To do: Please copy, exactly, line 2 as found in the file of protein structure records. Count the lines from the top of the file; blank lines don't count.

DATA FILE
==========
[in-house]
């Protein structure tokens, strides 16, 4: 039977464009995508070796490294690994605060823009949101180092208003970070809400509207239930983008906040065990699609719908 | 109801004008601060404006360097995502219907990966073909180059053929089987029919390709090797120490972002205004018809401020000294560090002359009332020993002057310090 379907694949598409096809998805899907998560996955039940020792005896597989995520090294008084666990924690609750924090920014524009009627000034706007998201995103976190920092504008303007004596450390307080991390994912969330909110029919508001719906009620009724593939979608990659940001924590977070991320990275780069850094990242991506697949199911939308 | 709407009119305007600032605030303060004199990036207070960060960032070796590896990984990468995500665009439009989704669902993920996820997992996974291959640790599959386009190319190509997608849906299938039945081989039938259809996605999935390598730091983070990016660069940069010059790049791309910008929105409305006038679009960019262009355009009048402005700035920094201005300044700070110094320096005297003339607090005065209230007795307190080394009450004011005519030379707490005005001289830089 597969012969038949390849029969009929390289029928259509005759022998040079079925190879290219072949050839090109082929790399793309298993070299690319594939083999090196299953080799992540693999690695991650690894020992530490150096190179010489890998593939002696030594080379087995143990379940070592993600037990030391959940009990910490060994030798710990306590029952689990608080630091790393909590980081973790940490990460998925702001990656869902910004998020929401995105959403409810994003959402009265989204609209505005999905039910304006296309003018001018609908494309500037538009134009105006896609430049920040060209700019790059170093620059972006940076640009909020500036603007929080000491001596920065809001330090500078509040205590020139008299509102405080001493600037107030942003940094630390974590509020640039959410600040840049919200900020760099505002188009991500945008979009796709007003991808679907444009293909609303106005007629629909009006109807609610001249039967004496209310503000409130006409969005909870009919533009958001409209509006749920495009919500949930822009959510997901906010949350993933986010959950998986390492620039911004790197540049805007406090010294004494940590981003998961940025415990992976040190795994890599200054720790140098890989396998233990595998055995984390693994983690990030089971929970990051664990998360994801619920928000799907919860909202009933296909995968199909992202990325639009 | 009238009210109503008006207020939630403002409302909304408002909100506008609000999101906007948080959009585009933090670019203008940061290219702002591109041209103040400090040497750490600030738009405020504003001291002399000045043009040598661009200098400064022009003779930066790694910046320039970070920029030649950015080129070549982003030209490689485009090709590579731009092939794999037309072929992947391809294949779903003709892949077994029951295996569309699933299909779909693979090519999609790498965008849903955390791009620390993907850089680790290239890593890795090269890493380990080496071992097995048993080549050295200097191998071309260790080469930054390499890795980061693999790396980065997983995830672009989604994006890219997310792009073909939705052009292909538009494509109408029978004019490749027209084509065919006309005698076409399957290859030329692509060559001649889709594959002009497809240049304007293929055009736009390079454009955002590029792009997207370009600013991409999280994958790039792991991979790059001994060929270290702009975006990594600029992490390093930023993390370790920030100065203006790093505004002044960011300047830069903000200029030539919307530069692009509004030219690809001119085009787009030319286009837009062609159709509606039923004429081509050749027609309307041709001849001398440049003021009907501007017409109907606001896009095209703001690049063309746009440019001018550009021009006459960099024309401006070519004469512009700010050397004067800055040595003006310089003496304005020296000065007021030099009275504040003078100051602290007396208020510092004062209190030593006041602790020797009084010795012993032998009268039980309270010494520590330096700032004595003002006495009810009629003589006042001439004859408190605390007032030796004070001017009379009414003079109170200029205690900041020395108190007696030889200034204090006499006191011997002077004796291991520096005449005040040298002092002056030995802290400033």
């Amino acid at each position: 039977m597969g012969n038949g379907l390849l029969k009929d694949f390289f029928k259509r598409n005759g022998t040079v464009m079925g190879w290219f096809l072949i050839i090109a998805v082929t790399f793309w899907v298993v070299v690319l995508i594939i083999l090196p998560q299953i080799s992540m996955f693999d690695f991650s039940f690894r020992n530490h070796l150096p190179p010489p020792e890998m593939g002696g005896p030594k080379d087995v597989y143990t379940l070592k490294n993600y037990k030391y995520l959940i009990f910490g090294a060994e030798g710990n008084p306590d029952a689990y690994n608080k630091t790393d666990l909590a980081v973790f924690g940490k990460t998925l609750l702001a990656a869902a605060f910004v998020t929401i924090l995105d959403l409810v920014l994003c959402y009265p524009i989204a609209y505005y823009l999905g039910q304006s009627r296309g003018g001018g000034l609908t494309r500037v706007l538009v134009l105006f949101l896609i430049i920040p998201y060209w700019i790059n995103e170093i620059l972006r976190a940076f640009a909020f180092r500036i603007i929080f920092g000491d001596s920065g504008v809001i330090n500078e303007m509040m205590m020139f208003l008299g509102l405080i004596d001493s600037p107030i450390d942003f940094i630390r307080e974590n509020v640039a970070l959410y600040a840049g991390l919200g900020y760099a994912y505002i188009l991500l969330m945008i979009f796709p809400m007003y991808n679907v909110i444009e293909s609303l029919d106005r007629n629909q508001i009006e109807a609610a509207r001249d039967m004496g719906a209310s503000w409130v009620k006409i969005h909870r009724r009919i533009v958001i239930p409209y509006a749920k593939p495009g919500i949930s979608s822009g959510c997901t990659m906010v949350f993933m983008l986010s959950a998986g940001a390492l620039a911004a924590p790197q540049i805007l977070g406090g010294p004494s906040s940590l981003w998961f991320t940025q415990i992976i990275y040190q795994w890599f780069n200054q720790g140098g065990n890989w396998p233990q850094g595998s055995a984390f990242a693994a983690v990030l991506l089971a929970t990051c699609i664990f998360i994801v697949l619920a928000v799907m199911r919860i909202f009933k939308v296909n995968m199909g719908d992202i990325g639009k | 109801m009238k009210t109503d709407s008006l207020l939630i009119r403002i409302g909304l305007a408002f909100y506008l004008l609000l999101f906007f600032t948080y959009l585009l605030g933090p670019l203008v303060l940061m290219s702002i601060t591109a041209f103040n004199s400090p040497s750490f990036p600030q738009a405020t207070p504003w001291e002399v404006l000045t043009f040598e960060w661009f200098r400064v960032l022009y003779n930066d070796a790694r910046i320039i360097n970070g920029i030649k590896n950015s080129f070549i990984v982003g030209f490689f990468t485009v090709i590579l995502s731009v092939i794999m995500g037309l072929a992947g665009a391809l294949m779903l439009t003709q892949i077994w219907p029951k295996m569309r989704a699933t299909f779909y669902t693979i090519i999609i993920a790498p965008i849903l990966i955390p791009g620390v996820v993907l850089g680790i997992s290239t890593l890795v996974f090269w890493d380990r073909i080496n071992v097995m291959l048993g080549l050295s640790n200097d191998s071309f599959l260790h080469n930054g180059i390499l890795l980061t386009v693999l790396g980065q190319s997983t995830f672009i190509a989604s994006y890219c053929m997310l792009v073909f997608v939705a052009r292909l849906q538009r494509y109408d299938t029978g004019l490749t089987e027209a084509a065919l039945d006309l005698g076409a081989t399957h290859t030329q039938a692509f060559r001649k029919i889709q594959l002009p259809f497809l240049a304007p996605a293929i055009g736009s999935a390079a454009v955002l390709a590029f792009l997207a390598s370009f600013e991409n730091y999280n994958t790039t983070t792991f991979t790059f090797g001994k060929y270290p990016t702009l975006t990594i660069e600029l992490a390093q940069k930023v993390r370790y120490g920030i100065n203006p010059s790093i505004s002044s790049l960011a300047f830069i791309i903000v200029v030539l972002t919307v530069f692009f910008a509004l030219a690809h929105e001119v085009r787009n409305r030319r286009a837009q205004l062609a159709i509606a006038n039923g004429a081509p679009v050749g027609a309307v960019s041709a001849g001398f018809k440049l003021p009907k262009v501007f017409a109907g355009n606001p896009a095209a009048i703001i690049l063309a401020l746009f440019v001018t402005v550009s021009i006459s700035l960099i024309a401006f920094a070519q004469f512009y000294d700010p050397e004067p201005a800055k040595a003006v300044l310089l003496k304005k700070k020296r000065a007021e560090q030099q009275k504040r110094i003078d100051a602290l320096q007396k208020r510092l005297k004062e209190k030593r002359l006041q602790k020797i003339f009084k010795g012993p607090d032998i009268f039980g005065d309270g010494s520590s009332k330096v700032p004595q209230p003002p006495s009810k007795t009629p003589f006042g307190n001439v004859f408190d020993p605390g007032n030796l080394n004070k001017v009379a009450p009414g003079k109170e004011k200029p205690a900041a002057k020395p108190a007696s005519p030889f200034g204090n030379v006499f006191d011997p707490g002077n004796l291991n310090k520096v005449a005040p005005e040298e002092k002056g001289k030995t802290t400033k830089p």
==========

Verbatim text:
């Protein structure tokens, strides 16, 4: 039977464009995508070796490294690994605060823009949101180092208003970070809400509207239930983008906040065990699609719908 | 109801004008601060404006360097995502219907990966073909180059053929089987029919390709090797120490972002205004018809401020000294560090002359009332020993002057310090 379907694949598409096809998805899907998560996955039940020792005896597989995520090294008084666990924690609750924090920014524009009627000034706007998201995103976190920092504008303007004596450390307080991390994912969330909110029919508001719906009620009724593939979608990659940001924590977070991320990275780069850094990242991506697949199911939308 | 709407009119305007600032605030303060004199990036207070960060960032070796590896990984990468995500665009439009989704669902993920996820997992996974291959640790599959386009190319190509997608849906299938039945081989039938259809996605999935390598730091983070990016660069940069010059790049791309910008929105409305006038679009960019262009355009009048402005700035920094201005300044700070110094320096005297003339607090005065209230007795307190080394009450004011005519030379707490005005001289830089 597969012969038949390849029969009929390289029928259509005759022998040079079925190879290219072949050839090109082929790399793309298993070299690319594939083999090196299953080799992540693999690695991650690894020992530490150096190179010489890998593939002696030594080379087995143990379940070592993600037990030391959940009990910490060994030798710990306590029952689990608080630091790393909590980081973790940490990460998925702001990656869902910004998020929401995105959403409810994003959402009265989204609209505005999905039910304006296309003018001018609908494309500037538009134009105006896609430049920040060209700019790059170093620059972006940076640009909020500036603007929080000491001596920065809001330090500078509040205590020139008299509102405080001493600037107030942003940094630390974590509020640039959410600040840049919200900020760099505002188009991500945008979009796709007003991808679907444009293909609303106005007629629909009006109807609610001249039967004496209310503000409130006409969005909870009919533009958001409209509006749920495009919500949930822009959510997901906010949350993933986010959950998986390492620039911004790197540049805007406090010294004494940590981003998961940025415990992976040190795994890599200054720790140098890989396998233990595998055995984390693994983690990030089971929970990051664990998360994801619920928000799907919860909202009933296909995968199909992202990325639009 | 009238009210109503008006207020939630403002409302909304408002909100506008609000999101906007948080959009585009933090670019203008940061290219702002591109041209103040400090040497750490600030738009405020504003001291002399000045043009040598661009200098400064022009003779930066790694910046320039970070920029030649950015080129070549982003030209490689485009090709590579731009092939794999037309072929992947391809294949779903003709892949077994029951295996569309699933299909779909693979090519999609790498965008849903955390791009620390993907850089680790290239890593890795090269890493380990080496071992097995048993080549050295200097191998071309260790080469930054390499890795980061693999790396980065997983995830672009989604994006890219997310792009073909939705052009292909538009494509109408029978004019490749027209084509065919006309005698076409399957290859030329692509060559001649889709594959002009497809240049304007293929055009736009390079454009955002590029792009997207370009600013991409999280994958790039792991991979790059001994060929270290702009975006990594600029992490390093930023993390370790920030100065203006790093505004002044960011300047830069903000200029030539919307530069692009509004030219690809001119085009787009030319286009837009062609159709509606039923004429081509050749027609309307041709001849001398440049003021009907501007017409109907606001896009095209703001690049063309746009440019001018550009021009006459960099024309401006070519004469512009700010050397004067800055040595003006310089003496304005020296000065007021030099009275504040003078100051602290007396208020510092004062209190030593006041602790020797009084010795012993032998009268039980309270010494520590330096700032004595003002006495009810009629003589006042001439004859408190605390007032030796004070001017009379009414003079109170200029205690900041020395108190007696030889200034204090006499006191011997002077004796291991520096005449005040040298002092002056030995802290400033």